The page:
Grannie ran away terrified, calling on people to come get rid of the cat. The night was very dark, people were already in bed as there was no electricity. She was in tears and no one came to see her. She thought about her daughter, Hannah, who was now married and living in Motema.
There was no hospital in the village; neither was there any close by. But my grandmother was a native healer, too. She knew leaves that could bring relief to the sick. She was well known for that. She got those medications from her father in a dream. Her father was a chief in another town. She made herself a medication that she put on her thumb and drank some concoction that cured her.
But her thumb was deformed, which she never forgot. It always seemed to be at the center of her stories to me about herself as I grew up.
She packed some of her clothes and decided to move to Motema, where Hannah, my mom, was married to Pa Kanjia, who had come from the Mende land to search for diamonds. He was rich and had followers. Grannie went there without informing anyone. She found her way on foot since cars were not many then.
Hannah was shocked seeing her mom. My dad, Pa Kanjia, tall and a handsome young man then, was above everyone in the town. He did not want to become the chief, but controlled the chiefs. My mom was pregnant with me. It was an opportunity for my grandmother to stay and make Motema her home for my sake.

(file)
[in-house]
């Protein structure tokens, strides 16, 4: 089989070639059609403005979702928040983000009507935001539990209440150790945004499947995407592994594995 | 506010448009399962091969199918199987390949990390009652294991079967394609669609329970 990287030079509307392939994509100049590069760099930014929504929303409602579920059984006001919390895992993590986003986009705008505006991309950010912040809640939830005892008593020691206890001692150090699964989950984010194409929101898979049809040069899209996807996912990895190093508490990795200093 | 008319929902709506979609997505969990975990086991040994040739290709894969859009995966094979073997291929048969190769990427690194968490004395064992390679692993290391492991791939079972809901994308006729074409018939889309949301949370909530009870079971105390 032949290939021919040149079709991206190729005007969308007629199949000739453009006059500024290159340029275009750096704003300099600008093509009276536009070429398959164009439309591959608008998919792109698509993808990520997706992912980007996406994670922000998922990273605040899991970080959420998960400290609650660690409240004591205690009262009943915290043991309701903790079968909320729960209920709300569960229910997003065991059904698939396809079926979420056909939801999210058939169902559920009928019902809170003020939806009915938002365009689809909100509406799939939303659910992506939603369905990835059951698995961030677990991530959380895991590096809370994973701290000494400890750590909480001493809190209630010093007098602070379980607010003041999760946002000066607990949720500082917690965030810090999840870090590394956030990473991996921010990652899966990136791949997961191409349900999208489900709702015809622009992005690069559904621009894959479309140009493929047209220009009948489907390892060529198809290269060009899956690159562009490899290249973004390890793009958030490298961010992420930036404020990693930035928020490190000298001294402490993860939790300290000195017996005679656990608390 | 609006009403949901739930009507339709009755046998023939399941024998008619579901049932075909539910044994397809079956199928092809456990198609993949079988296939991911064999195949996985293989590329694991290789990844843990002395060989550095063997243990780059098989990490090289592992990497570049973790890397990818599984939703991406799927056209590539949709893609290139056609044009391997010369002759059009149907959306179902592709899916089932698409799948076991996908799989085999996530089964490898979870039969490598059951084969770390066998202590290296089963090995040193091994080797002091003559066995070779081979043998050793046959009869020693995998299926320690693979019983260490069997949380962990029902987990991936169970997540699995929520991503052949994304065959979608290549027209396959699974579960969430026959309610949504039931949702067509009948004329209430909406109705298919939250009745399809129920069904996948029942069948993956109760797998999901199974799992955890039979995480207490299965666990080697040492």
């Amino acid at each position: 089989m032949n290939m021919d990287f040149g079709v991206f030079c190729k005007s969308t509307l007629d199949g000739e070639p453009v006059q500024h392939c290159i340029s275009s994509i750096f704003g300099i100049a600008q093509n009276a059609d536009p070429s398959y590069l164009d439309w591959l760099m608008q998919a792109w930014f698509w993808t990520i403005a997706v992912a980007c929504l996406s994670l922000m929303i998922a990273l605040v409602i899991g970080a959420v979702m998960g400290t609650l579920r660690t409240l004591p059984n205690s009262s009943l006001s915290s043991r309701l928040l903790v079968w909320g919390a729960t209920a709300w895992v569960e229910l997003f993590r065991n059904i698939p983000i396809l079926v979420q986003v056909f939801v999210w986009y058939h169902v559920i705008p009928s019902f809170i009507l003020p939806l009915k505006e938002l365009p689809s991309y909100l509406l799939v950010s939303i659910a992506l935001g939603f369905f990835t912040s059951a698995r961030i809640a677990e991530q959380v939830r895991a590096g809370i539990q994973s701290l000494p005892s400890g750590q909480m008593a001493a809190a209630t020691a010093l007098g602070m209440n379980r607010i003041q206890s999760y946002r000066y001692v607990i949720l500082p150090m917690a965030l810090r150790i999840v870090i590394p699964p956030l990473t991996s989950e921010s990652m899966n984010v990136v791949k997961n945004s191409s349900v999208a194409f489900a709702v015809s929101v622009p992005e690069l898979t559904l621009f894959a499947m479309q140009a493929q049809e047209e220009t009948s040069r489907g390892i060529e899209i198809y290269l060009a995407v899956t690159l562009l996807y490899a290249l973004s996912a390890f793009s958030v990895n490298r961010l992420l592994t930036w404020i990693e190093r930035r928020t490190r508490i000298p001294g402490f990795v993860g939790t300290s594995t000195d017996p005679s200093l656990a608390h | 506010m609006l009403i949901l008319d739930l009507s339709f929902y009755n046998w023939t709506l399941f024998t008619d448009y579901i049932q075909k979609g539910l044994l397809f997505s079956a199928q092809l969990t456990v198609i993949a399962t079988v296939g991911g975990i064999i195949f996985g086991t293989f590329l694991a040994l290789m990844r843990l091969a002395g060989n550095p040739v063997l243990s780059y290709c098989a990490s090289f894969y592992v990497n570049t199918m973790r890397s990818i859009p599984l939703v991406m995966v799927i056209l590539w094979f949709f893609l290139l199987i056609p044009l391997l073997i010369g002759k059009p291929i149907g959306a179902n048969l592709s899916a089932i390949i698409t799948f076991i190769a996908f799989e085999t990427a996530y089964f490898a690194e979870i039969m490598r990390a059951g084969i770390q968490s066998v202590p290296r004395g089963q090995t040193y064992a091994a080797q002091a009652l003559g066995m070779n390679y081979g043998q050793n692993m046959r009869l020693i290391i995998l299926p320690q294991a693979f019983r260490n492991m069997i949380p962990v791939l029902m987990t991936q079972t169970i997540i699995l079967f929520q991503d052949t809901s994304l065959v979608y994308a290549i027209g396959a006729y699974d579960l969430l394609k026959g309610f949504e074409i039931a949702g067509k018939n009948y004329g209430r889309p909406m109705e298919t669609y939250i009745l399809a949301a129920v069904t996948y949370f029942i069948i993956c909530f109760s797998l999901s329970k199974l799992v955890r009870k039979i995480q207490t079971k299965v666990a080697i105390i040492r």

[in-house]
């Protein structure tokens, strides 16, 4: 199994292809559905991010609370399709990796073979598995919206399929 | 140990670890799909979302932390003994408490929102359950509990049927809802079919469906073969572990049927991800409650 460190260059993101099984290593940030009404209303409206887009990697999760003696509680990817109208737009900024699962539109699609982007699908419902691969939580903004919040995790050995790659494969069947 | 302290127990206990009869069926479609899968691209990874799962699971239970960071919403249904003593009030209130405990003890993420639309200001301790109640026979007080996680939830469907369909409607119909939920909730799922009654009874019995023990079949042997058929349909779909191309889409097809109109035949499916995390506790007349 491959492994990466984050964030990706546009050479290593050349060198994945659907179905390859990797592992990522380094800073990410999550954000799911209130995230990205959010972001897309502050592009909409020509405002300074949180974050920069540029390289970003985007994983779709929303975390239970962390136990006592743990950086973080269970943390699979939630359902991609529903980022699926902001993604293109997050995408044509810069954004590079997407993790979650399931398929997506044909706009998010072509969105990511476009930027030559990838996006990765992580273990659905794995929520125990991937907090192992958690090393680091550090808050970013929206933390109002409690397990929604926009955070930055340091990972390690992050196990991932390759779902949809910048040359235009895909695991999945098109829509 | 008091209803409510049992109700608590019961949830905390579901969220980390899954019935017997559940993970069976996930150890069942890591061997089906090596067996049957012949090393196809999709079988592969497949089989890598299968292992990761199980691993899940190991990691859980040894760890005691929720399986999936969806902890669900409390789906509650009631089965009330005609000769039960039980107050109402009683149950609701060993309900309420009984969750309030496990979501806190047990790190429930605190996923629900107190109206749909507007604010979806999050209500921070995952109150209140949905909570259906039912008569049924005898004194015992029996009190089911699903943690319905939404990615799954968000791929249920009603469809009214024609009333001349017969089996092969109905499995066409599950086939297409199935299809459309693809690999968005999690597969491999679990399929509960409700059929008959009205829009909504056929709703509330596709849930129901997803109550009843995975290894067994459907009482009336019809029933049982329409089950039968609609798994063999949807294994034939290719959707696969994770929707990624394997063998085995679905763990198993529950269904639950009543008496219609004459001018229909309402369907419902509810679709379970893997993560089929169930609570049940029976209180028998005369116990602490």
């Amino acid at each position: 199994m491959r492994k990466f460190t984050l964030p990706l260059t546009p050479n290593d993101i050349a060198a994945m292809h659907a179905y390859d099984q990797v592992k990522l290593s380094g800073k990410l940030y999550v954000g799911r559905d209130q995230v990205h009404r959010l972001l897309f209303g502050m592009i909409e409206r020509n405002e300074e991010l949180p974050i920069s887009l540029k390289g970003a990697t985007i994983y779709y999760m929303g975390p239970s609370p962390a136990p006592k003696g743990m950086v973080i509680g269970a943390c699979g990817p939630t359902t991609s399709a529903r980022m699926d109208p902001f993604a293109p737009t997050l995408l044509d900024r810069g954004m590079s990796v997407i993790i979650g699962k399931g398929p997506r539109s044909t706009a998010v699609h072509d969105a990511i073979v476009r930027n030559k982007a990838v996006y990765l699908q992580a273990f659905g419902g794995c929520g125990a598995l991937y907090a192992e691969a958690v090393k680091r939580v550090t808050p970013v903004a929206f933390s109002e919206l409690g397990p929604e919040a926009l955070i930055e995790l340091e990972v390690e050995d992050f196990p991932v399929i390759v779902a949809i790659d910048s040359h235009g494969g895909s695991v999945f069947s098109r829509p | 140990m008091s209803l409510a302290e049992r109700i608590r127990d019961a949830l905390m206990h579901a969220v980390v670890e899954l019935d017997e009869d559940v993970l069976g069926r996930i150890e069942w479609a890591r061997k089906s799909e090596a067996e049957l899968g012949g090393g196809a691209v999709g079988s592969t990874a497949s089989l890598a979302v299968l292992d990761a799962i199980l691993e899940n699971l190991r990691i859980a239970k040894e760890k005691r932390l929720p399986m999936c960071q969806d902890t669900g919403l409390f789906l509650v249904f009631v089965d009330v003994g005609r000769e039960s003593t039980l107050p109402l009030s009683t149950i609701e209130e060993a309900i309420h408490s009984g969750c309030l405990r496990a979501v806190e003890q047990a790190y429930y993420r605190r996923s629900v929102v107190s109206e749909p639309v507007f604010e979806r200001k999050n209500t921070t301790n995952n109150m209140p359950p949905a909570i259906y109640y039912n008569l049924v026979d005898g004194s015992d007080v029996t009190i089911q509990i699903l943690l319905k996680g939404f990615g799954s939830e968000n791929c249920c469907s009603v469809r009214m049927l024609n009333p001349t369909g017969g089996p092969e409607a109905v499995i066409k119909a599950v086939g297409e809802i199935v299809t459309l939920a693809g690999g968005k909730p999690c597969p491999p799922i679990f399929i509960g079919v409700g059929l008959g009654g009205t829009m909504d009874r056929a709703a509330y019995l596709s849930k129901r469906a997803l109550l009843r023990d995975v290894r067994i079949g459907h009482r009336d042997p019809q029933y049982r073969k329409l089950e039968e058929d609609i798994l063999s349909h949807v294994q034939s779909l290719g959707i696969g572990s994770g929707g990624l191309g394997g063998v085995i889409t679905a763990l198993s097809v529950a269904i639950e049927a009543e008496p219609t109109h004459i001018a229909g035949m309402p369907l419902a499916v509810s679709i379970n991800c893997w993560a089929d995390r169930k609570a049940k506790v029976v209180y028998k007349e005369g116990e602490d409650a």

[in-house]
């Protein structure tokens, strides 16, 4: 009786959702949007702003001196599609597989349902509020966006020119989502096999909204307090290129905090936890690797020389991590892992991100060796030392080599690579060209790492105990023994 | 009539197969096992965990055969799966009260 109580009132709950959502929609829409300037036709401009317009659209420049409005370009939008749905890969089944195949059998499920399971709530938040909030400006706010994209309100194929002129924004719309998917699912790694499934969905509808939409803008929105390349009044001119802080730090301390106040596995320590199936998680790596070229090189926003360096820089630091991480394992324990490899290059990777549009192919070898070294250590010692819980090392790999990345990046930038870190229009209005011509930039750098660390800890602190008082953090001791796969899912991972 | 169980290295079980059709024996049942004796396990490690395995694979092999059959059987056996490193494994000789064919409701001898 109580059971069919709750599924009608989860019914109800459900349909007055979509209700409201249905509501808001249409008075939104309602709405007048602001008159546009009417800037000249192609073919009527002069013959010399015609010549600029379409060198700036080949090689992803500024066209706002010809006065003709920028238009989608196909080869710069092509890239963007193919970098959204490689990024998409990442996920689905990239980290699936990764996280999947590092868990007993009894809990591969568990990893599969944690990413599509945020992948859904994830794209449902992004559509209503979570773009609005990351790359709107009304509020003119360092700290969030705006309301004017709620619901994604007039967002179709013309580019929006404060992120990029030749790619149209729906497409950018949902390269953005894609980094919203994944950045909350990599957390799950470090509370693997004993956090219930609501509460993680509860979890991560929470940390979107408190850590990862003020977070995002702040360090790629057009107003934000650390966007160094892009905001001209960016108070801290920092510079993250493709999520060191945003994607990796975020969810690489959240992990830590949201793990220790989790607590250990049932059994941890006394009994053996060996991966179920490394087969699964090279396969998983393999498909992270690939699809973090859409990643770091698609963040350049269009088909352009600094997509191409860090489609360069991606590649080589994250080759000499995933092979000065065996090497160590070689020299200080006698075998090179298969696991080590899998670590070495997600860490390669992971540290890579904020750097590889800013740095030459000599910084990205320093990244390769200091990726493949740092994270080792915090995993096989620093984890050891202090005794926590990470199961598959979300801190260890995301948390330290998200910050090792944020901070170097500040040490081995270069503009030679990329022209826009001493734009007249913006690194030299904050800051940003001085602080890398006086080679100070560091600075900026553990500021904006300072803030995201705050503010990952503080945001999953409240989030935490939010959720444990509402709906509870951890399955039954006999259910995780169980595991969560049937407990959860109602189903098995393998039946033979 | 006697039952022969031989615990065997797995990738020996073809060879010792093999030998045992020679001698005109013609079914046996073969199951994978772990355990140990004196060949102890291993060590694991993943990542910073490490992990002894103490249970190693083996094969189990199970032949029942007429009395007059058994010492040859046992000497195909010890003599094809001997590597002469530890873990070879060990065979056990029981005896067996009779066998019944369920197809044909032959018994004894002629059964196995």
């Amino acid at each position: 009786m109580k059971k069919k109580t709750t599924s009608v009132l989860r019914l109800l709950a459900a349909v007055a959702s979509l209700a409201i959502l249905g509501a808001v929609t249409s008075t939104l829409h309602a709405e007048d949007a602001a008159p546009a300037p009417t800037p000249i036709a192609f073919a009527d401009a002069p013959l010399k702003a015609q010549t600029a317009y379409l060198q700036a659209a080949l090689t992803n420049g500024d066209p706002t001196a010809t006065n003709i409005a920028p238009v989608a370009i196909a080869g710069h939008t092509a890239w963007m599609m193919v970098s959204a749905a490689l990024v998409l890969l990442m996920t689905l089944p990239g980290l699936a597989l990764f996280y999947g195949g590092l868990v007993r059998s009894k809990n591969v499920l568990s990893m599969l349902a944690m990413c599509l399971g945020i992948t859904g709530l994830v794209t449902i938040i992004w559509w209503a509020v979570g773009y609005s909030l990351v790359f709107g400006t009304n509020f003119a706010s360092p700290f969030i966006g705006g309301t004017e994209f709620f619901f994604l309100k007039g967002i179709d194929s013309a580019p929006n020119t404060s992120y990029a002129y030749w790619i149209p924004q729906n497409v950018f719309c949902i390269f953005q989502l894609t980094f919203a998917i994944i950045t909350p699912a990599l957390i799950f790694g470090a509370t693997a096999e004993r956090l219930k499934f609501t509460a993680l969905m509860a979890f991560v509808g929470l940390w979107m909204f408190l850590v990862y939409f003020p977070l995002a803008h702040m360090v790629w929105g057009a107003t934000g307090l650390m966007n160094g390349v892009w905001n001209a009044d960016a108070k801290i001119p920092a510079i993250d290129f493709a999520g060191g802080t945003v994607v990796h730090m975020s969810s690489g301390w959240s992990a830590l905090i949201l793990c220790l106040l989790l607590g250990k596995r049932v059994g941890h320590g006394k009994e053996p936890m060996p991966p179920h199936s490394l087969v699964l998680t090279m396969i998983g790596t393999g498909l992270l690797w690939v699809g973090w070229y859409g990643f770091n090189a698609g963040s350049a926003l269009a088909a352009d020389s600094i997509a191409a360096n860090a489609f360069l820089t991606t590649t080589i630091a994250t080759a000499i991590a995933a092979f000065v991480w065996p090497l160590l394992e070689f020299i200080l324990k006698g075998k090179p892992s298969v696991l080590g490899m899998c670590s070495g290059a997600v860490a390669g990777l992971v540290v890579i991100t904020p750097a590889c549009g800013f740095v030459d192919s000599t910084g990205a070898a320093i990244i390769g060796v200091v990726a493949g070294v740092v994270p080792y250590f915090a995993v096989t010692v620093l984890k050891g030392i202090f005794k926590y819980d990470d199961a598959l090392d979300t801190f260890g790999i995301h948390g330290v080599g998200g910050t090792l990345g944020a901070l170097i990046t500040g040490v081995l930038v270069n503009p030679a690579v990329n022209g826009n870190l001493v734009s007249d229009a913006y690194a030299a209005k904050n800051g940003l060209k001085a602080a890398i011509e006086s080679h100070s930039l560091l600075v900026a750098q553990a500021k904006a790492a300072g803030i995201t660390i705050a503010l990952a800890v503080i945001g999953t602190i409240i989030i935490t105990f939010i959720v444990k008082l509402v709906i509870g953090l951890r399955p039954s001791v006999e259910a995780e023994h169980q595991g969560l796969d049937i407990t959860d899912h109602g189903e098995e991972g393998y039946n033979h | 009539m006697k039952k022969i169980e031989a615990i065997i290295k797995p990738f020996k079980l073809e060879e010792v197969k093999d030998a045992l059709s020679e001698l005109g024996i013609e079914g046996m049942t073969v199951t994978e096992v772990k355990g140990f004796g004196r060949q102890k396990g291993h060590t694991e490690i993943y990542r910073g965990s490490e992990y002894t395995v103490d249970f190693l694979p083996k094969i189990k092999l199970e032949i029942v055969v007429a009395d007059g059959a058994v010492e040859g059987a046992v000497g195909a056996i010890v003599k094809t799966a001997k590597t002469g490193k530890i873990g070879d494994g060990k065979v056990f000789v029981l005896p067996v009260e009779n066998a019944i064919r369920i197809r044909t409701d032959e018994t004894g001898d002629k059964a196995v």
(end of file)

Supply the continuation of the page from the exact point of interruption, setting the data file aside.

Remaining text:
She had her brother there, who had built a nice house from mud and sticks and pieces of zinc. They were the early houses at that time. Her brother handed the house over to her and never came to ask her for anything. He was a carpenter and a very hard-working man. He was called Tamba Carpenter. My grandmother moved to the house and she had established herself well in Motema. She was ready to raise me up. Her house was just opposite my dad’s big shop. She spent all her time with her daughter. My grandmother was strong and longed to farm.
There was a big swamp at the edge of the town, now surrounded by houses, where she became the first person to ask my dad to use his tractor to level the areas for planting because it was a soft ground. She began her farming in the swamp and did not have to buy food. She soon became the envy of the town. Everyone was looking for a plot to do something small, they would say.
Those who came to town and wanted to build houses asked my grandmother for a plot and she gave it generously with no payment. She said the land was made by God for His children that no one should sell it to another.
It was August 1964, my mom expected to have me. And she said I would be named Augustine if a man, Augusta if a girl, after Saint Augustine of Hippo. She was not lucky to have me in August, I didn’t arrive until September.